Friday, April 15, 2011

Xanadu vs. the web: Part II - Xanadu the architecture

OK, so what is this Xanadu project?  First, if you want to explore for yourself, the project is at  Many of the ideas behind the project are expressed its founder Ted Nelson's Computer Lib, of which I have only read small excerpts.  My source for the history of the project is Gary Wolf's Wired article The Curse of Xanadu.  As the title suggests, the article does not paint a rosy picture, and Nelson has objected strenuously to it in the letters column of Wired itself.

Over its lifetime Xanadu has been a lot of things to a lot of people, but I'll focus on two aspects here:  Xanadu as an architecture (in this post) and Xanadu as a business model (in the next), before going on to try to make some sort of overall sense of everything.  Along the way I'll also touch on Xanadu as a software engineering project (or not).

So ... those first two paragraphs don't really belong in this post.  They belong in the previous one.  Now, I could go back and quietly edit Part I to include them.  I explicitly asserted the right to make quiet editorial changes quite a while back when trying to deal with a mistake I'd made.  But the upshot of that experience was that it's generally better to leave anything more than minor mistakes uncorrected and supply further material on the subject if needed (this theme will recur in a moment).  The principle I settled on was: a blog is not a wiki.  In particular, it has no visible edit history, so the blog itself must fill that role.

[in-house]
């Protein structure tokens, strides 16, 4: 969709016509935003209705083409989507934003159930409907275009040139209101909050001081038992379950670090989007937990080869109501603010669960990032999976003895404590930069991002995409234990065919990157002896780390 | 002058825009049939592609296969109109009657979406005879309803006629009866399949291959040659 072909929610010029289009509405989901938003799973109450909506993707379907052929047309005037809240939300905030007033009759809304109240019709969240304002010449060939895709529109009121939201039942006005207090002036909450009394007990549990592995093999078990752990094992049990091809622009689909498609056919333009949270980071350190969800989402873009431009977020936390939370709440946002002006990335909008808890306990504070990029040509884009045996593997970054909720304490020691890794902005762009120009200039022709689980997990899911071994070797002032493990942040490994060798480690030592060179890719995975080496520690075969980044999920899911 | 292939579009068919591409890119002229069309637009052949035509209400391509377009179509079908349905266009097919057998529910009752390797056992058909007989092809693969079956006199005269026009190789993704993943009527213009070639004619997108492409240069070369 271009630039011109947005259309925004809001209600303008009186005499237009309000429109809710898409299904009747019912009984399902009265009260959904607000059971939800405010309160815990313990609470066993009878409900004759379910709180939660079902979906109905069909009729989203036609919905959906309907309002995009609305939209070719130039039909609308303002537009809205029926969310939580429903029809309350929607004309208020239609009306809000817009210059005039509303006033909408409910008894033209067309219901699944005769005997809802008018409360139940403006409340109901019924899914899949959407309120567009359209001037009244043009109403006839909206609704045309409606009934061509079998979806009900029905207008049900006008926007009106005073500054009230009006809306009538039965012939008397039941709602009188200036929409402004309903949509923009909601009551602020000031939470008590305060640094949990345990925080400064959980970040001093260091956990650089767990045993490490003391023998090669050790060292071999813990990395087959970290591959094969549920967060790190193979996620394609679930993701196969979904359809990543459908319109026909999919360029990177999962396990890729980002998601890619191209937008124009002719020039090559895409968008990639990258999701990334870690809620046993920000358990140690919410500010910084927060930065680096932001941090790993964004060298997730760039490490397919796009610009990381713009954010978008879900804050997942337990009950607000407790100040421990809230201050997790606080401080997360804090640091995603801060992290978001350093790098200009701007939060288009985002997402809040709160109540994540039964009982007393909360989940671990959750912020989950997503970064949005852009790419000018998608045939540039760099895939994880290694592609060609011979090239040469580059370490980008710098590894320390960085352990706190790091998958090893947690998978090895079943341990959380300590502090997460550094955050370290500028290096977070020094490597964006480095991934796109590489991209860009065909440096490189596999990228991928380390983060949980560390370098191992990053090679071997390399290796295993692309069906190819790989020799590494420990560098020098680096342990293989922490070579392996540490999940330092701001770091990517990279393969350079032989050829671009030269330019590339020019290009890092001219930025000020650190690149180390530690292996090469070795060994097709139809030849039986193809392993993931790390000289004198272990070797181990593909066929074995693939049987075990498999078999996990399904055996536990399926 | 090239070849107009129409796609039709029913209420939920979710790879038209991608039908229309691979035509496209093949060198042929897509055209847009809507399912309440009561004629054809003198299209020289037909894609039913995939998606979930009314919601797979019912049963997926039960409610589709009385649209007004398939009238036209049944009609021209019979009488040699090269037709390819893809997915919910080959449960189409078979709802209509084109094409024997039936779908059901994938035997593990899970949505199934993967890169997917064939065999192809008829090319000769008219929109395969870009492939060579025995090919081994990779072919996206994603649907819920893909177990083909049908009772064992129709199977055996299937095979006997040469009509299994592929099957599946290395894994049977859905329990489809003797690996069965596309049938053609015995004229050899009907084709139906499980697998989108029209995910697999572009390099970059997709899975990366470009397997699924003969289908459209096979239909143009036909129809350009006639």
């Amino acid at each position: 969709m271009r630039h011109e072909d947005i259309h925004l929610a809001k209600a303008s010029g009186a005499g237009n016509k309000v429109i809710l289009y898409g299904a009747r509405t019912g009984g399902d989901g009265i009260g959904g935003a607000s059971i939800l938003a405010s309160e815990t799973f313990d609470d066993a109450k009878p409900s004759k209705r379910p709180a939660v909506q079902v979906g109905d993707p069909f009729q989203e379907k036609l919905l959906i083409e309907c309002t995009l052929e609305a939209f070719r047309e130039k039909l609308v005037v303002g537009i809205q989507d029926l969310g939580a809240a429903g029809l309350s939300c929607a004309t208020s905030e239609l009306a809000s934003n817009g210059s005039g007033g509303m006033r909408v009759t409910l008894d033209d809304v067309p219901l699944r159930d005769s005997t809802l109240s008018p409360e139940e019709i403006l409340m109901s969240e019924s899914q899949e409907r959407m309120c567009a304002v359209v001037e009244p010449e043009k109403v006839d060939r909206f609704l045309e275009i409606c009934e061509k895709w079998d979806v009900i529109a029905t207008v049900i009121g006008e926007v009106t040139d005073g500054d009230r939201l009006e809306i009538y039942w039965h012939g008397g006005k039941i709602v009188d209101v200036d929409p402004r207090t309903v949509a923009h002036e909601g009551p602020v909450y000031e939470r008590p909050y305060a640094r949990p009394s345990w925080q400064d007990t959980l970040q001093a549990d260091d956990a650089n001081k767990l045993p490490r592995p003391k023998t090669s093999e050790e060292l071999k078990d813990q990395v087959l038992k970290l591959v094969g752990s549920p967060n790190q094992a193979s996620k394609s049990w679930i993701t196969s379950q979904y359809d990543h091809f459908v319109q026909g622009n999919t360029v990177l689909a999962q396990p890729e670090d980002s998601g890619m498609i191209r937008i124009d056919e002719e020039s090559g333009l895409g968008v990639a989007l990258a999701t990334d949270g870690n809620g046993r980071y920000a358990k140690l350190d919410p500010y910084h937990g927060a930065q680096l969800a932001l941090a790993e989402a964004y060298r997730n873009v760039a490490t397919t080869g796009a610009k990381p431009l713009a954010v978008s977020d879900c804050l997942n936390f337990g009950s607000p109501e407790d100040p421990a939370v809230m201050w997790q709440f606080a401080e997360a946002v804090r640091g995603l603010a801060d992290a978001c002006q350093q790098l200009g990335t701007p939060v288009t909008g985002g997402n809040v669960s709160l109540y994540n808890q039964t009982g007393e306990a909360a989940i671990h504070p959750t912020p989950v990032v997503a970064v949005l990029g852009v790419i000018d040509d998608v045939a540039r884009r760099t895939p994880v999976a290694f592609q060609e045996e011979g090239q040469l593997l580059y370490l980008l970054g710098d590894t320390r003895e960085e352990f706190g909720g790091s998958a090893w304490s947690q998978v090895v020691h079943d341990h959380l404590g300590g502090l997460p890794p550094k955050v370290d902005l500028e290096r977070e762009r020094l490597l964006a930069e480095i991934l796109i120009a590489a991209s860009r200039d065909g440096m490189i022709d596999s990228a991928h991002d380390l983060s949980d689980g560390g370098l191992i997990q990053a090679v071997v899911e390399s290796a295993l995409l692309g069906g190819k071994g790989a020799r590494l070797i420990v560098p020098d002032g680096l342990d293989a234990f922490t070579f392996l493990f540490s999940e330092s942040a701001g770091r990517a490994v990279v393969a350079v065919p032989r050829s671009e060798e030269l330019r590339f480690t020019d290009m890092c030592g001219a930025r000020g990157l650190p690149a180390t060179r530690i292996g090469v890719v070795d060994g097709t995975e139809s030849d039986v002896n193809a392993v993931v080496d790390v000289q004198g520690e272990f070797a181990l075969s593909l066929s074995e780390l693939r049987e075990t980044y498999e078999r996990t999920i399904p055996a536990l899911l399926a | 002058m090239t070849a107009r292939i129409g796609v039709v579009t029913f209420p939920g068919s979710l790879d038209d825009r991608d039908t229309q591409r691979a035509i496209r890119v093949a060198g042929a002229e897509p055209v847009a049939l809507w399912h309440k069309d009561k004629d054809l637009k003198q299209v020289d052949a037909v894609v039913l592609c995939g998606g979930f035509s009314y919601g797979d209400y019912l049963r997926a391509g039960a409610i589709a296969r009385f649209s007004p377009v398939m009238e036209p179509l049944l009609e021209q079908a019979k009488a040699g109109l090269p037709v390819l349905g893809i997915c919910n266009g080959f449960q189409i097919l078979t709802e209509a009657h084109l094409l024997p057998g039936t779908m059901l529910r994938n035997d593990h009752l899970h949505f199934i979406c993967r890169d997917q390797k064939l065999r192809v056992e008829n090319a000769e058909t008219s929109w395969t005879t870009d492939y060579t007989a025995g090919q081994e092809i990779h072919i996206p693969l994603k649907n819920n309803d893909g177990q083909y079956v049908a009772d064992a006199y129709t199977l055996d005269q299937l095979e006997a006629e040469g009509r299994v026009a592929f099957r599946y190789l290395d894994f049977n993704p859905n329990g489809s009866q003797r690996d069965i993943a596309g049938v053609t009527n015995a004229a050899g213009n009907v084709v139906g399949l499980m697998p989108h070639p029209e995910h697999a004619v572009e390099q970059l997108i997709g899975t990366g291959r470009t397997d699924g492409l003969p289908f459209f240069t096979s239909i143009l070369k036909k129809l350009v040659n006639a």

That's actually not a digression.  Any hypertext system has to deal with exactly the questions my little editorial decision raises, particularly: How do you handle a dynamically changing interlinked set of documents?  If I edit something that someone has a link to, what should they see?